HDR stictly as Correction, not effect

Discussion in 'Digital Darkroom' started by randalldouglas, Feb 13, 2007.

  1. I'm very intrigued by some of the images and posts related to HDR. However,
    most of the shots I'm seeing seem more like a special effect than what I'd
    ideally like to do with high dynamic range.

    The potential is definately there.

    Maybe it's due to the limitations of the software, monitors and paper thus
    far. I'm not sure I want a crazy acid trip with most photos: high
    saturation, high local contrast, and weird sky transistions that look
    different than, but not completely unlike, much criticized over-polarized
    skies.

    No offense to those doing this work at all. I like it. I'm actually floored
    by almost all of this kind of stuff and would like to try some of my own this
    way to see it works for me, but I'm more inclined to think (at this point)
    that the popular look many people are getting with HDR right now will one day
    be considered to be an old time effect after the technology matures.

    So...my questions after reading a couple of the tutorials are:

    1. How can I use the HDR software to better reproduce what my eye sees (as
    much as possible on my monitor and paper)?

    2. Are there good tutorials and tips about the lifelike reproduction aspect of
    high dynamic range?
     
  2. 1. How can I use the HDR software to better reproduce what my eye sees (as much as possible on my monitor and paper)?
    Ah, Randy, therein is the rub! The human eye can handle dramatic levels of intensity. They scan and move about and reinterpret in order to do it. So it seems that the technical answer might be that pictures that seem to be awful stretches of HDR, might, just might be a 'realistic' representation, or at least a highly desirable statement. After all, a photograph is already an abstracted representation of something in front of the camera, for better or worse.
    However, if you want to mimick what the eye ordinarily does when 'frozen' or in an unusual stymie with range, then stick to a range of between 10,000 and 30,000 - to one.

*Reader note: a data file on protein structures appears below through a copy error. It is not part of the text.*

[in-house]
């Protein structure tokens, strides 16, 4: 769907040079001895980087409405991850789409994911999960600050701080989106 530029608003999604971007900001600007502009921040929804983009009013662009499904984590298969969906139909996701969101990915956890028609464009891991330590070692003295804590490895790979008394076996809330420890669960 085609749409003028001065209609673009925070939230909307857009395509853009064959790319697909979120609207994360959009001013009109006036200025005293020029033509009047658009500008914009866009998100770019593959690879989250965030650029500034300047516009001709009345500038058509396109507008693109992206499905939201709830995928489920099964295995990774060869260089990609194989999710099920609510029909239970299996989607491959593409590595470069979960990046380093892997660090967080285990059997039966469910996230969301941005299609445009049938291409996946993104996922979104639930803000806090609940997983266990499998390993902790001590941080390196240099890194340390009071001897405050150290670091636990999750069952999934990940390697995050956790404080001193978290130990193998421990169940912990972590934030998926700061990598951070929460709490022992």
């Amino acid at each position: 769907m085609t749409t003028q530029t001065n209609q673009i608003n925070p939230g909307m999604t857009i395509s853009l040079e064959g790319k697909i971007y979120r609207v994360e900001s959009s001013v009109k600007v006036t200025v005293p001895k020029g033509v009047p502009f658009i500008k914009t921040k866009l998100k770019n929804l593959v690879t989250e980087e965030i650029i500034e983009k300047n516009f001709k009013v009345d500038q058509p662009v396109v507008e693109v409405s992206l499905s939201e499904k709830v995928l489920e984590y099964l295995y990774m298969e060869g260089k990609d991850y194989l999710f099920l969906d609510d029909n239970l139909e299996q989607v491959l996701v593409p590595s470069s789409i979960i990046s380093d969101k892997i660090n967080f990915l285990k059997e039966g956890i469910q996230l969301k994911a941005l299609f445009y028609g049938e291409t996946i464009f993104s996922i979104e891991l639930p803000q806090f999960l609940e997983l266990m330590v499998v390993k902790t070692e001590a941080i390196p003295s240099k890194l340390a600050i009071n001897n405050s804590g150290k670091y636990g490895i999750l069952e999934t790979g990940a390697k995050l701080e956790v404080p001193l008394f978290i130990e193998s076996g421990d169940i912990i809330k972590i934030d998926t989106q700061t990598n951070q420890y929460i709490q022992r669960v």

It's highly subject dependent, however.
     
  3. I totally agree. HDR can be used fro good and evil. I've seen some messy HDR attempts that like totally horrible and more rarely I've seen some great HDR photos. I have my own way of creating an HDR image. I don't use built in photoshop version or photomax. I've noticed photomax makes HDR images look messy and photoshop's built in HDR is not as sharp as I would prefer. What I do is take 4-8 expsoures, with a tripod of course and manually blend the exposure with photoshop with layer masking. Here's an EXAMPLE
     
  4. Will, that's what I call a Holy ****! picture. The choice and managment of detail contrast is striking. (That's where so many HDR images go very bad.)

    Thanks!
     
  5. Thanks Pico. I've seen and attempted HDR with other methods and found the results to be, well, a bit messy. I found that by manually layering different exposures with layer masks, it gives me better control and ultimately better results overall.
     
  6. I gotta learn masks.
     
  7. Give Photomatix a try and you can use extended dynamic range without going to full-blown HDR by using the combine image features.
     
  8. Have you ever used photomatrix Roger? All the results I have seen from photomatrix were odd looking. More of special effects than realistic dynamic range.
     
  9. Yes, I have. I use the combine images feature which allows you to blend different exposures to expand dynamic range, NOT the HDR feature which turns your images into an undisplayable high-bit file that needs to be then mapped into normal display. I don't like unnatural looking images myself.

    You can try the free demo yourself.
     
  10. Thanks for the feedback. I'm experimenting with photomatrix now. This was sort of my first take when realizing a bunch of the images I thought were closer to illustration are actually HDR and then trying it myself. So, far the photomatrix images are a little over the top, but interesting to me nonetheless. And the photoshop images are a little blurry, but I might need to take more careful not to jostle the head (I'm shooting indoor/outdoor pictures as tests, so it's not tripod stabilization.

    I haven't yet had a chance to experiment with the recommendations in this thread, but I will. If I get a chance in the next day or two to follow the tips, I'll post them here. If not, I'll create a new thread if I need more advice.

    I really like the tips. Keep them coming. Is there an HDR group on photo.net yet?
     
  11. Would checking the live histogram on your digital camera before
    exposure allow the user to control clipping for each channel and
    just applying a correction curve work just as good?
     
  12. I'm new to this but so far using Photomatix tone mapping on a single RAW that I save a number of times, each with a different exposure setting, seems to generate a composite that is more natural looking.
     
  13. I don't care for the photos turned cartoon. HDR is fabulous to bring additional details in blown out sections or underexposed areas. Achieving a balance is my goal. Photomatrix is unpredictable, since it makes arbitrary decisions about how to process a single raw into HDR.

    Its a wonderful approach to simplifying layering to correct exposure issues.
     

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